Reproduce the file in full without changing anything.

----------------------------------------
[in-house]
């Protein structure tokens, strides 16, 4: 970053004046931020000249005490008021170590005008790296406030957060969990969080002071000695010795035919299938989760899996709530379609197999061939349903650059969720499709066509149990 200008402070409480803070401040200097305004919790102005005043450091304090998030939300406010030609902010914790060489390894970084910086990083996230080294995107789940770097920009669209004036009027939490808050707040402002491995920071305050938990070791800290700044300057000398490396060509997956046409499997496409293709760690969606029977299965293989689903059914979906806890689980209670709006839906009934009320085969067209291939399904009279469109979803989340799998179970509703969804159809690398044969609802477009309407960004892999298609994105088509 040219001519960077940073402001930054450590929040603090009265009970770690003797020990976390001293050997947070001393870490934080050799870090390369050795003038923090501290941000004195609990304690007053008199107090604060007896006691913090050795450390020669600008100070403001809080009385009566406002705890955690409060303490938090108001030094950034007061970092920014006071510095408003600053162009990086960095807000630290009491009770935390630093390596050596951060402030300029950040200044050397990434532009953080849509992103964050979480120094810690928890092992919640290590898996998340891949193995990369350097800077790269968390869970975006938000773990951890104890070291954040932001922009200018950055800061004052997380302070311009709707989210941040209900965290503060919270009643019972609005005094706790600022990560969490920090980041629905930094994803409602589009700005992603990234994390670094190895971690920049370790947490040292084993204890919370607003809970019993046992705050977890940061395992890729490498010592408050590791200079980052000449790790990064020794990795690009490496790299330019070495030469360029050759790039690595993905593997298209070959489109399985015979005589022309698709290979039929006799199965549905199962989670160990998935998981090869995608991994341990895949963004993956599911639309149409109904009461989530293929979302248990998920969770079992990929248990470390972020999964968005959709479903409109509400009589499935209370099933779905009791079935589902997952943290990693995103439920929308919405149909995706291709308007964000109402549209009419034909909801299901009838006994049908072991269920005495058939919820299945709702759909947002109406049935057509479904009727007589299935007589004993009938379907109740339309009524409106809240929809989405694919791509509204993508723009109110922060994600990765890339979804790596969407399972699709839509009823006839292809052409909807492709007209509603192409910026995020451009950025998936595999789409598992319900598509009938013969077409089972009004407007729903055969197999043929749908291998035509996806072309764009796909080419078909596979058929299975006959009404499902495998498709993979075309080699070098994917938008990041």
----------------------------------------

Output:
[in-house]
């Protein structure tokens, strides 16, 4: 970053004046931020000249005490008021170590005008790296406030957060969990969080002071000695010795035919299938989760899996709530379609197999061939349903650059969720499709066509149990 200008402070409480803070401040200097305004919790102005005043450091304090998030939300406010030609902010914790060489390894970084910086990083996230080294995107789940770097920009669209004036009027939490808050707040402002491995920071305050938990070791800290700044300057000398490396060509997956046409499997496409293709760690969606029977299965293989689903059914979906806890689980209670709006839906009934009320085969067209291939399904009279469109979803989340799998179970509703969804159809690398044969609802477009309407960004892999298609994105088509 040219001519960077940073402001930054450590929040603090009265009970770690003797020990976390001293050997947070001393870490934080050799870090390369050795003038923090501290941000004195609990304690007053008199107090604060007896006691913090050795450390020669600008100070403001809080009385009566406002705890955690409060303490938090108001030094950034007061970092920014006071510095408003600053162009990086960095807000630290009491009770935390630093390596050596951060402030300029950040200044050397990434532009953080849509992103964050979480120094810690928890092992919640290590898996998340891949193995990369350097800077790269968390869970975006938000773990951890104890070291954040932001922009200018950055800061004052997380302070311009709707989210941040209900965290503060919270009643019972609005005094706790600022990560969490920090980041629905930094994803409602589009700005992603990234994390670094190895971690920049370790947490040292084993204890919370607003809970019993046992705050977890940061395992890729490498010592408050590791200079980052000449790790990064020794990795690009490496790299330019070495030469360029050759790039690595993905593997298209070959489109399985015979005589022309698709290979039929006799199965549905199962989670160990998935998981090869995608991994341990895949963004993956599911639309149409109904009461989530293929979302248990998920969770079992990929248990470390972020999964968005959709479903409109509400009589499935209370099933779905009791079935589902997952943290990693995103439920929308919405149909995706291709308007964000109402549209009419034909909801299901009838006994049908072991269920005495058939919820299945709702759909947002109406049935057509479904009727007589299935007589004993009938379907109740339309009524409106809240929809989405694919791509509204993508723009109110922060994600990765890339979804790596969407399972699709839509009823006839292809052409909807492709007209509603192409910026995020451009950025998936595999789409598992319900598509009938013969077409089972009004407007729903055969197999043929749908291998035509996806072309764009796909080419078909596979058929299975006959009404499902495998498709993979075309080699070098994917938008990041």